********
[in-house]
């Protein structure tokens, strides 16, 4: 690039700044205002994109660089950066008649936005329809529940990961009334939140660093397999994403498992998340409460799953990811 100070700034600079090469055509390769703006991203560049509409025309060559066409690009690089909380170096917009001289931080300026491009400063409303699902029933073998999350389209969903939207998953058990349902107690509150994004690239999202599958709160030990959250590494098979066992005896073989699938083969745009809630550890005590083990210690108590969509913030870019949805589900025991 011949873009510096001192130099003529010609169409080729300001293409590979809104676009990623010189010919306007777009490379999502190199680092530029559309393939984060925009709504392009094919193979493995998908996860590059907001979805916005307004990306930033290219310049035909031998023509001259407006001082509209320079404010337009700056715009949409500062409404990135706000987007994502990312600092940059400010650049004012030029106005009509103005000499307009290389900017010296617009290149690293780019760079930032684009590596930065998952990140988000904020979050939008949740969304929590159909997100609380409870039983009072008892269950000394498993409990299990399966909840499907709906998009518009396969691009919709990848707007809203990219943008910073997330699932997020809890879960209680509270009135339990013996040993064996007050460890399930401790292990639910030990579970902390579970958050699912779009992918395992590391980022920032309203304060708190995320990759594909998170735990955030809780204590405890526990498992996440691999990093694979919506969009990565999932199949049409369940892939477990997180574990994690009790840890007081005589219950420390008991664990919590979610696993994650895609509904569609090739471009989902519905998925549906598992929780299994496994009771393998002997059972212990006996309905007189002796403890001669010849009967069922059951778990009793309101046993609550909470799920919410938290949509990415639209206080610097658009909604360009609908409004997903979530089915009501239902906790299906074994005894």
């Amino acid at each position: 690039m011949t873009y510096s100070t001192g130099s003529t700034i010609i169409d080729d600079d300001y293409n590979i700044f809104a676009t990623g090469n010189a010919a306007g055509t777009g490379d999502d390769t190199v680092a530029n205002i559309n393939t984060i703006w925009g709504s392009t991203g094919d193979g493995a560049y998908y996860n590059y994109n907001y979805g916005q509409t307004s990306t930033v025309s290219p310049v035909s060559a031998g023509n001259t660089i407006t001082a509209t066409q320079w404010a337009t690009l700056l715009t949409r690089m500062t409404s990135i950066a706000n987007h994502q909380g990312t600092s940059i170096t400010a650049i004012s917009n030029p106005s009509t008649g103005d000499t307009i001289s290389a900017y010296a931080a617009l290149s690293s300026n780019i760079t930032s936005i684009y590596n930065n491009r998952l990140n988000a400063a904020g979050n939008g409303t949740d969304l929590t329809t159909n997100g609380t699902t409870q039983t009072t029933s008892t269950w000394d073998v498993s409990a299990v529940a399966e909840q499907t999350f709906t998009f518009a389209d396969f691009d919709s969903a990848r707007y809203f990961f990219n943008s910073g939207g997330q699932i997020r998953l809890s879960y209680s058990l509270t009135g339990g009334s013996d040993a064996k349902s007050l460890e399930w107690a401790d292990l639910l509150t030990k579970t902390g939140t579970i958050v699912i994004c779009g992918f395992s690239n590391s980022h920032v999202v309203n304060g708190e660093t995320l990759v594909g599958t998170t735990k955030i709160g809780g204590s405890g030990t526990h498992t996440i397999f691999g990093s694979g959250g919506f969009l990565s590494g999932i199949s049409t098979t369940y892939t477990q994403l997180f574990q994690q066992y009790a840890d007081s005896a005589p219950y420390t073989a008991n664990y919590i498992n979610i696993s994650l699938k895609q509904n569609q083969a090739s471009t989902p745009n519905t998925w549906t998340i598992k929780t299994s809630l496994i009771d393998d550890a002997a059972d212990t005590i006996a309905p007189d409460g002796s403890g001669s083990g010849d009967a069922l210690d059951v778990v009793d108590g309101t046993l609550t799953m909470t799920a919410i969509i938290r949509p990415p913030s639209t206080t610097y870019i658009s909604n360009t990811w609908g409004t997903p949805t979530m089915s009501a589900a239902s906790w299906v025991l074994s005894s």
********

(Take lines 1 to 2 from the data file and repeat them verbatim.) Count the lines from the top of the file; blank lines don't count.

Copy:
[in-house]
């Protein structure tokens, strides 16, 4: 690039700044205002994109660089950066008649936005329809529940990961009334939140660093397999994403498992998340409460799953990811 100070700034600079090469055509390769703006991203560049509409025309060559066409690009690089909380170096917009001289931080300026491009400063409303699902029933073998999350389209969903939207998953058990349902107690509150994004690239999202599958709160030990959250590494098979066992005896073989699938083969745009809630550890005590083990210690108590969509913030870019949805589900025991 011949873009510096001192130099003529010609169409080729300001293409590979809104676009990623010189010919306007777009490379999502190199680092530029559309393939984060925009709504392009094919193979493995998908996860590059907001979805916005307004990306930033290219310049035909031998023509001259407006001082509209320079404010337009700056715009949409500062409404990135706000987007994502990312600092940059400010650049004012030029106005009509103005000499307009290389900017010296617009290149690293780019760079930032684009590596930065998952990140988000904020979050939008949740969304929590159909997100609380409870039983009072008892269950000394498993409990299990399966909840499907709906998009518009396969691009919709990848707007809203990219943008910073997330699932997020809890879960209680509270009135339990013996040993064996007050460890399930401790292990639910030990579970902390579970958050699912779009992918395992590391980022920032309203304060708190995320990759594909998170735990955030809780204590405890526990498992996440691999990093694979919506969009990565999932199949049409369940892939477990997180574990994690009790840890007081005589219950420390008991664990919590979610696993994650895609509904569609090739471009989902519905998925549906598992929780299994496994009771393998002997059972212990006996309905007189002796403890001669010849009967069922059951778990009793309101046993609550909470799920919410938290949509990415639209206080610097658009909604360009609908409004997903979530089915009501239902906790299906074994005894």